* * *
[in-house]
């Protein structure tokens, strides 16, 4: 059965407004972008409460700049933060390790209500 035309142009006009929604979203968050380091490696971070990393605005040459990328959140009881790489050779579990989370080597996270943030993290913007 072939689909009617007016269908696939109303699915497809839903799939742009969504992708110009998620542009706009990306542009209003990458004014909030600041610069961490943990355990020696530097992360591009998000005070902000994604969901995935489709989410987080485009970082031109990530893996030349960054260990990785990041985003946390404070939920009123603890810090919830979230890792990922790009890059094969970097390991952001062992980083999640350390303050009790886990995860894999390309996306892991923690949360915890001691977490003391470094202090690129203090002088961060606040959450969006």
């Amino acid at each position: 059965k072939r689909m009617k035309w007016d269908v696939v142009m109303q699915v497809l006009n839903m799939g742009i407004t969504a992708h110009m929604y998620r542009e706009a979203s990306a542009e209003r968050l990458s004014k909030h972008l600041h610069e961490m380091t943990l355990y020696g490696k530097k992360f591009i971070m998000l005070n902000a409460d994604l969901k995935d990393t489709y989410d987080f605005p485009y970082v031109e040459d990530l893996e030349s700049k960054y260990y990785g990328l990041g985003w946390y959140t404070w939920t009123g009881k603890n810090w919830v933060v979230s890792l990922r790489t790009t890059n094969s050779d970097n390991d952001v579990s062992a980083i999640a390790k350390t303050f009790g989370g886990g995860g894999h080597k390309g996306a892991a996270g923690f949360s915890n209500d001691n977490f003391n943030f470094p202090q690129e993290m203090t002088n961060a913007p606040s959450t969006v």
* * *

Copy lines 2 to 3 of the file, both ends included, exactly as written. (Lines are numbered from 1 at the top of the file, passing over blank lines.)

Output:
């Protein structure tokens, strides 16, 4: 059965407004972008409460700049933060390790209500 035309142009006009929604979203968050380091490696971070990393605005040459990328959140009881790489050779579990989370080597996270943030993290913007 072939689909009617007016269908696939109303699915497809839903799939742009969504992708110009998620542009706009990306542009209003990458004014909030600041610069961490943990355990020696530097992360591009998000005070902000994604969901995935489709989410987080485009970082031109990530893996030349960054260990990785990041985003946390404070939920009123603890810090919830979230890792990922790009890059094969970097390991952001062992980083999640350390303050009790886990995860894999390309996306892991923690949360915890001691977490003391470094202090690129203090002088961060606040959450969006």
């Amino acid at each position: 059965k072939r689909m009617k035309w007016d269908v696939v142009m109303q699915v497809l006009n839903m799939g742009i407004t969504a992708h110009m929604y998620r542009e706009a979203s990306a542009e209003r968050l990458s004014k909030h972008l600041h610069e961490m380091t943990l355990y020696g490696k530097k992360f591009i971070m998000l005070n902000a409460d994604l969901k995935d990393t489709y989410d987080f605005p485009y970082v031109e040459d990530l893996e030349s700049k960054y260990y990785g990328l990041g985003w946390y959140t404070w939920t009123g009881k603890n810090w919830v933060v979230s890792l990922r790489t790009t890059n094969s050779d970097n390991d952001v579990s062992a980083i999640a390790k350390t303050f009790g989370g886990g995860g894999h080597k390309g996306a892991a996270g923690f949360s915890n209500d001691n977490f003391n943030f470094p202090q690129e993290m203090t002088n961060a913007p606040s959450t969006v």